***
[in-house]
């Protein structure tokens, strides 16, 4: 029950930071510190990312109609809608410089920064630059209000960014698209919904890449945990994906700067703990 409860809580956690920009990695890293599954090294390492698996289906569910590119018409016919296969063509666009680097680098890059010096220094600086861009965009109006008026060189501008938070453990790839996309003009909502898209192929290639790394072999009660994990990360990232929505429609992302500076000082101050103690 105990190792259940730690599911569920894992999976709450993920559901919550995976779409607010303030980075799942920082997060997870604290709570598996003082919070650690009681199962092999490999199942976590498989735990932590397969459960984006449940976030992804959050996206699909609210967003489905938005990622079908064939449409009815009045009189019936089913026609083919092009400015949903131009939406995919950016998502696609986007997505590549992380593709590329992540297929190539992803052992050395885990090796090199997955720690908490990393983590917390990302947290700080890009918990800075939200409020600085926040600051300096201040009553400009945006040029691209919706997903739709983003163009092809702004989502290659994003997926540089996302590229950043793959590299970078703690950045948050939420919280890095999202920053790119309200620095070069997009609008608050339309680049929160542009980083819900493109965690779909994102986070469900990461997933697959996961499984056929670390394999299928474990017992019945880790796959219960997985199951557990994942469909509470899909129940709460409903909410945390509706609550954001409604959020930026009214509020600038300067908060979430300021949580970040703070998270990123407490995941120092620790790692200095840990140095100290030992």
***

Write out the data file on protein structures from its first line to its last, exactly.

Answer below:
[in-house]
């Protein structure tokens, strides 16, 4: 029950930071510190990312109609809608410089920064630059209000960014698209919904890449945990994906700067703990 409860809580956690920009990695890293599954090294390492698996289906569910590119018409016919296969063509666009680097680098890059010096220094600086861009965009109006008026060189501008938070453990790839996309003009909502898209192929290639790394072999009660994990990360990232929505429609992302500076000082101050103690 105990190792259940730690599911569920894992999976709450993920559901919550995976779409607010303030980075799942920082997060997870604290709570598996003082919070650690009681199962092999490999199942976590498989735990932590397969459960984006449940976030992804959050996206699909609210967003489905938005990622079908064939449409009815009045009189019936089913026609083919092009400015949903131009939406995919950016998502696609986007997505590549992380593709590329992540297929190539992803052992050395885990090796090199997955720690908490990393983590917390990302947290700080890009918990800075939200409020600085926040600051300096201040009553400009945006040029691209919706997903739709983003163009092809702004989502290659994003997926540089996302590229950043793959590299970078703690950045948050939420919280890095999202920053790119309200620095070069997009609008608050339309680049929160542009980083819900493109965690779909994102986070469900990461997933697959996961499984056929670390394999299928474990017992019945880790796959219960997985199951557990994942469909509470899909129940709460409903909410945390509706609550954001409604959020930026009214509020600038300067908060979430300021949580970040703070998270990123407490995941120092620790790692200095840990140095100290030992």